Some want a tighter grip on generators, but FERC should steer clear.
Regulators will have to decide who pays to upgrade the transmission system.
In the mid-1980's, many consumer advocates argued that while there was serious discussion regarding the upgrading of the telecommunications network, little consideration was given to the question, "Who should pay?" The argument centered on whether a residential customer, who had only one or perhaps two lines and would not need to transmit data, should be forced to pay for an upgraded system designed primarily for business customers who needed the ability to transmit both voice and data. Using digital versus analog service and fiber optic versus copper wire for transmission also was discussed.
Today, we are facing similar questions in the electric industry, what price and who should pay?
Because reliable sources of power are essential for the seamless operation of numerous processes, commercial and industrial customers are demanding a reliability standard of 6-nines and talking about upgraded reliability to 9-nines (). In order to achieve these levels of reliability, massive upgrades to current transmission and distribution infrastructures with duplication and redundancy are required. This, obviously, will be extremely expensive.
Regulators should examine current transmission requirements and developments to understand future reliability and cost issues. Transmission and distribution systems currently require routine maintenance, repair, and upgrades to maintain reliability at the current 3-nines standard. In addition, the formation of regional transmission system operators will require upgrades to transmission infrastructures in regional service territories to overcome internal transmission constraints.
We are convinced that competition cannot thrive in a system with chronic transmission constraints that prevent the flow of power. We also believe that constraints inevitably lead to higher prices, price volatility, and reduced reliability.
The release of the president's proposed National Energy Policy indicates that discussions of these issues have reached the White House. 1 One proposal in the report directs Secretary of Energy Abraham to work with the Federal Energy Regulatory Commission (FERC) to improve the reliability of the interstate transmission system and develop legislation to provide for enforcement by a self-regulatory organization subject to FERC oversight.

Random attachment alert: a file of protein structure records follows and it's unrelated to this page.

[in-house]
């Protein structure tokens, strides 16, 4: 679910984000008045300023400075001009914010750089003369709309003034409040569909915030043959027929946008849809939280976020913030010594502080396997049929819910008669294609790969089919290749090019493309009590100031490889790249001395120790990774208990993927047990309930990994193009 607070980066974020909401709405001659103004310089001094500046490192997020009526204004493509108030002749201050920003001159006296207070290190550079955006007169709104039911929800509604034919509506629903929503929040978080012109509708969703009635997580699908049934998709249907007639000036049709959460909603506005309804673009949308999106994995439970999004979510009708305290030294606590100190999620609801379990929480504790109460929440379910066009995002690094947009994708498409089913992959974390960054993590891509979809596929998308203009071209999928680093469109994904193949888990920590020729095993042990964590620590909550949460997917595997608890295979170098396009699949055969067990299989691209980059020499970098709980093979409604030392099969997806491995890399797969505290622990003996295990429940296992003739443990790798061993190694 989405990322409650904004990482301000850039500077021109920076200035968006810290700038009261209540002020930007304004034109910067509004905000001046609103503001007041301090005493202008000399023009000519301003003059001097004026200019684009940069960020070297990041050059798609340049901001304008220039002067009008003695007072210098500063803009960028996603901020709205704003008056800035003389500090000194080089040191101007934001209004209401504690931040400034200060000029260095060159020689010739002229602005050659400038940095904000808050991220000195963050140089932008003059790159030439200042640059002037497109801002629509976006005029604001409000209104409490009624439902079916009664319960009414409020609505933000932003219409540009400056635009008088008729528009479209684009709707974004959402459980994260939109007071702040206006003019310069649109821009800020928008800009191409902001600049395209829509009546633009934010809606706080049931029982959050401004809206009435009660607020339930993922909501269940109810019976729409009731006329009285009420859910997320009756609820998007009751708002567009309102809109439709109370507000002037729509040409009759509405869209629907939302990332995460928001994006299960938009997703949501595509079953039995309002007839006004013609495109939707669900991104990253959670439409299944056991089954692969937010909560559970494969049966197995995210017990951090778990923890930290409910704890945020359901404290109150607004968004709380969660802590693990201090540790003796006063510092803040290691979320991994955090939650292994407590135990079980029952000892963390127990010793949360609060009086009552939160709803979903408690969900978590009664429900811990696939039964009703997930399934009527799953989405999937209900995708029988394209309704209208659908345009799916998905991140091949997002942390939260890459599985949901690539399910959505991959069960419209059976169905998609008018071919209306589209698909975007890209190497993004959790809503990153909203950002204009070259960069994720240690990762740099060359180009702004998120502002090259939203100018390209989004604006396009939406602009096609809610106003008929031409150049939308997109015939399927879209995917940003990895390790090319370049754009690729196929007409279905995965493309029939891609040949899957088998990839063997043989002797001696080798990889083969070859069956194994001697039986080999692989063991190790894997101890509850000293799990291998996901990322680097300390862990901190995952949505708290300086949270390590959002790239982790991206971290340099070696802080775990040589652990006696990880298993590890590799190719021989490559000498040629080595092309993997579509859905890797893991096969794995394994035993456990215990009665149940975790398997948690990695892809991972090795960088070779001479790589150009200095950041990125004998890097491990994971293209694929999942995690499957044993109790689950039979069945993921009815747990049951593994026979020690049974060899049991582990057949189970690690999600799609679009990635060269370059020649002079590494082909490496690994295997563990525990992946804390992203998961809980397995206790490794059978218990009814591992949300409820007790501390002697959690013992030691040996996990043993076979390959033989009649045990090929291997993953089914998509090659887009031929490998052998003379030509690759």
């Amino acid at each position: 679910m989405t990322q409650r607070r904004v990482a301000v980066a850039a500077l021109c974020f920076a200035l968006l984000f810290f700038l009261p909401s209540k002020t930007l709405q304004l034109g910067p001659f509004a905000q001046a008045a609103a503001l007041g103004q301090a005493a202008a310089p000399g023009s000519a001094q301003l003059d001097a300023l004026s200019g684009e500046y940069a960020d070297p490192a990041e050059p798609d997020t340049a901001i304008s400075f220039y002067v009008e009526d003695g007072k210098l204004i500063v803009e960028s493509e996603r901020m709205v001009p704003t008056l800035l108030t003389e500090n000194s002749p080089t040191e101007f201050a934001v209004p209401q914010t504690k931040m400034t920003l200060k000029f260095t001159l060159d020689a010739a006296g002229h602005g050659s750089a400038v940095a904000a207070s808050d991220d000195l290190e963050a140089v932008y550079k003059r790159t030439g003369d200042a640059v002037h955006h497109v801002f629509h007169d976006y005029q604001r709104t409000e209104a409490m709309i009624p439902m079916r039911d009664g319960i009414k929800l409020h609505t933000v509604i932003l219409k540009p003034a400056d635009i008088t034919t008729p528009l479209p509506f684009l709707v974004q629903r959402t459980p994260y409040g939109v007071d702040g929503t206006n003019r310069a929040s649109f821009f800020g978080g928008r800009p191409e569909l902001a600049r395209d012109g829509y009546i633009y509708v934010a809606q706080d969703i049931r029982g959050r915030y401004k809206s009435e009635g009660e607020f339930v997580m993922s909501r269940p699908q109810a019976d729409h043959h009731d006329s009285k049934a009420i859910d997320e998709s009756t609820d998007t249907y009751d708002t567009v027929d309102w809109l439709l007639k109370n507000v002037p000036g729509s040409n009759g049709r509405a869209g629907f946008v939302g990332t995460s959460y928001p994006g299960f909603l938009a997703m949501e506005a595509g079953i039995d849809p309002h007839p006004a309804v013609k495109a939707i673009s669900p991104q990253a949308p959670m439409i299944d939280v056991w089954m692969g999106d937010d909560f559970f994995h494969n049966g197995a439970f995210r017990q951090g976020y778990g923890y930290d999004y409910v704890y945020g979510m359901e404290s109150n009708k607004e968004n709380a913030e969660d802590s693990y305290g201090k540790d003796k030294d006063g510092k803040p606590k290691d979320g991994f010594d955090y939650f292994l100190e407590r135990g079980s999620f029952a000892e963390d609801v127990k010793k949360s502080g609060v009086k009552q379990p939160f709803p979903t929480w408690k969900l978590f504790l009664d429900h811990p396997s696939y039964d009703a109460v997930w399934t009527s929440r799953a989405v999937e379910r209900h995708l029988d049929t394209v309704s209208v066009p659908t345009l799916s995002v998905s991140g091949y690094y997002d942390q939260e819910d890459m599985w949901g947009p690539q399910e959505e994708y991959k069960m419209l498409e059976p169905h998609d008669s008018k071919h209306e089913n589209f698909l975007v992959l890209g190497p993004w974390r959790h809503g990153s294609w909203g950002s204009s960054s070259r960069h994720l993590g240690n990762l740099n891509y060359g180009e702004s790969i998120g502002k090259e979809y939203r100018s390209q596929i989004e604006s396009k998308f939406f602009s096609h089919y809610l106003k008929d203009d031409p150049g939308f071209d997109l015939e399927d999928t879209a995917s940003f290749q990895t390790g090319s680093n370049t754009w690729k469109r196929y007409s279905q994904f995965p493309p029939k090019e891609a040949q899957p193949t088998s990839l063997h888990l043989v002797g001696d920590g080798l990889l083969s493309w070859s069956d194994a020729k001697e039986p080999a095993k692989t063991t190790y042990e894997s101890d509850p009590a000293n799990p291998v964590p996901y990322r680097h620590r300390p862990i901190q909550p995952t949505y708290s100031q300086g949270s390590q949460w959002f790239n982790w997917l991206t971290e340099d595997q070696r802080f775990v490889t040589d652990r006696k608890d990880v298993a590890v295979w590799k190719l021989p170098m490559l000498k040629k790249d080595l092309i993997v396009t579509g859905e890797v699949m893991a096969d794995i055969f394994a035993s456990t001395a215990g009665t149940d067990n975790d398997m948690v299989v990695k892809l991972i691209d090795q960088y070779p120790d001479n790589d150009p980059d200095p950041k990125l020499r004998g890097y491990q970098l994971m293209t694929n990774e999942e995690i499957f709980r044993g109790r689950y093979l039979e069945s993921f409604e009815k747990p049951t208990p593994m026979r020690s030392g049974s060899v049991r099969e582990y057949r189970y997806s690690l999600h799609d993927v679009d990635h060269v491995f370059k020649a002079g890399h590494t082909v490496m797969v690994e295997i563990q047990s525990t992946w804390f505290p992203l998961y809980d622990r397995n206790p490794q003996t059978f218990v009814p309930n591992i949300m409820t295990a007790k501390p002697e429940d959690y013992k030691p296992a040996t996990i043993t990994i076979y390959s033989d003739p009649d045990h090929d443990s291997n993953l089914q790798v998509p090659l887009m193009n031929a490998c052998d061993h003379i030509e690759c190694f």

Another recommendation is to expand research and development of transmission reliability and superconductivity as a means of increasing the carrying capacity of transmission lines and reducing line loss. Transmission constraints can be minimized or eliminated by upgrading transmission lines. This, of course, would improve reliability but will cost billions of dollars. Transmission and distribution system upgrades produced from routine maintenance, regionalization efforts, and a strong national energy policy will result in higher levels of reliability, moving regional territories beyond 3-nines and possibly to a new 6-nines standard.
But again, there is a huge cost involved. This discussion brings us full circle to the initial question. "Who should pay?" We believe that customers should have the opportunity to choose the level of reliability required for their needs. Residential customers may decide that 3-nines is sufficient and therefore, they should pay only for that reliability level. Certainly, many commercial and industrial customers may require 6-nines or even 9-nines reliability and those customers should pay for an upgraded level of reliability. Regulators, utilities, end-users, and